There has been a great deal of commentary this week about the bullying scandal involving Miami Dolphins player Richie Incognito. In yesterday's online magazine Slate there appears an interesting article titled "When It's Your Kid In The Locker Room: What Parents and Coaches Can Learn from the NFL Bullying Scandal". I'd like to share a Camp Director's perspective about youth sports culture, and what children can and should get out of a team sports experience.
There should be a fundamental difference between professional sports teams and organized sports activities for kids. Professional sports teams have one primary outcome in mind: to win. They make their money by winning, and everything else is a distant second. In organized sports for kids, winning shouldn't even be in the top three goals. It feels great to win. It is fun to win, and learning to win and lose graciously is a important lesson, to be sure.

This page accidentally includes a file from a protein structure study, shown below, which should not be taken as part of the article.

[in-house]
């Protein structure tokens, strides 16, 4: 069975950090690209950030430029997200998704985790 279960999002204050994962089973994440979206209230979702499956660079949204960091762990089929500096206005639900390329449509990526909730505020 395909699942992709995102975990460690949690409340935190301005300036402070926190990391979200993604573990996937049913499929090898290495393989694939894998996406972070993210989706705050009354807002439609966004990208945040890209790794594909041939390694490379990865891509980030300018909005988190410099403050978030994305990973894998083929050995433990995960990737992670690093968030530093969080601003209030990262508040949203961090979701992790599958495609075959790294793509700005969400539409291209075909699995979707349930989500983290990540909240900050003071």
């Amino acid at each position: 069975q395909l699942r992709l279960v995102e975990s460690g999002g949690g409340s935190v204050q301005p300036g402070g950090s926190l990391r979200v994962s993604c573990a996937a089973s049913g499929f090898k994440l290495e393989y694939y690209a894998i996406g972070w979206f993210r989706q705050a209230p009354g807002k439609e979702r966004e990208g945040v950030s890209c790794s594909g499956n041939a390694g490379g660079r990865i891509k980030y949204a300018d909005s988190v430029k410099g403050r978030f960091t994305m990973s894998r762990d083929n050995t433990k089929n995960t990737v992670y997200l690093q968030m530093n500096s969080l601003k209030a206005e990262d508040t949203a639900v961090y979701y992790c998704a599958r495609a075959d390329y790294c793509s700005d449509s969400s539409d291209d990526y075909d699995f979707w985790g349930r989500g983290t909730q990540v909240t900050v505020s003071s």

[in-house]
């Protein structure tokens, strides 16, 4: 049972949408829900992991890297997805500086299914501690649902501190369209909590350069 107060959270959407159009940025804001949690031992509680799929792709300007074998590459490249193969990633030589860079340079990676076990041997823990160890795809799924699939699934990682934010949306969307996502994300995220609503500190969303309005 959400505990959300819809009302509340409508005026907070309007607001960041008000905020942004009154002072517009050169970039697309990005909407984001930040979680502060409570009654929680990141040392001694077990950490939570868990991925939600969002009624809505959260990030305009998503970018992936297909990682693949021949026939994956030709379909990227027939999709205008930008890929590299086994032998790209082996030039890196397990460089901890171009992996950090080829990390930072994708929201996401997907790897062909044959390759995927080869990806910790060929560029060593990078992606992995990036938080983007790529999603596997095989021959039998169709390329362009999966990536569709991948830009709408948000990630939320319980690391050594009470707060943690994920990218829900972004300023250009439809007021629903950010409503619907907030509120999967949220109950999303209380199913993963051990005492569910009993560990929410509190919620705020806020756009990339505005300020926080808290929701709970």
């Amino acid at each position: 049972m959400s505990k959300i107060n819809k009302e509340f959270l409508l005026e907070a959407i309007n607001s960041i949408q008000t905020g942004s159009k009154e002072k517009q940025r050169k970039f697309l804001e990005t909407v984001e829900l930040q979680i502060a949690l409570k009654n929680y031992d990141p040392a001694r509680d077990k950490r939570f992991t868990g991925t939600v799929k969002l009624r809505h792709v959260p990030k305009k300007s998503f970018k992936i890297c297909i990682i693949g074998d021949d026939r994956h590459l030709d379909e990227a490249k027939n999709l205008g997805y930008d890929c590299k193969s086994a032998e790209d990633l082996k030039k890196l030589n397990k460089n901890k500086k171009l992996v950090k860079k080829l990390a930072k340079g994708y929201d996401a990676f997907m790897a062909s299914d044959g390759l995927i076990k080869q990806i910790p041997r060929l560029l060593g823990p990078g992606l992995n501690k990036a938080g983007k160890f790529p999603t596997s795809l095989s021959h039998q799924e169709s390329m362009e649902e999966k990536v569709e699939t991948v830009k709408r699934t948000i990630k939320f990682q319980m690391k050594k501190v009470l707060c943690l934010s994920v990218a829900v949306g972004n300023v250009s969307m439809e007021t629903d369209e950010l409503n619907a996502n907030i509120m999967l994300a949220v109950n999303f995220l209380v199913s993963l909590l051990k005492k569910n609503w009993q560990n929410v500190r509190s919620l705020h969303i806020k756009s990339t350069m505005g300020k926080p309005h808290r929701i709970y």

But youth sports should be about providing kids with the opportunity to learn valuable life lessons and to develop critical life skills through every game they play. The tragedy is that so many youth coaches don't seem to understand they are in the skill building business, rather than the winning business. Through youth sports, children can learn critical skills like leadership, teamwork and collaboration, creative problem-solving and communication. They can learn how to motivate others, and can develop stronger social and emotional intelligence.
However, the development of these skills doesn't happen by accident. The coach must make life skill building a primary outcome of the team's experience. This takes planning, organization and intentionality. It requires an adult who keeps his/her eyes on the prize and doesn't get distracted by the lure of winning at the expense of learning.
what coaches and parents can learn,
camp director's perspective,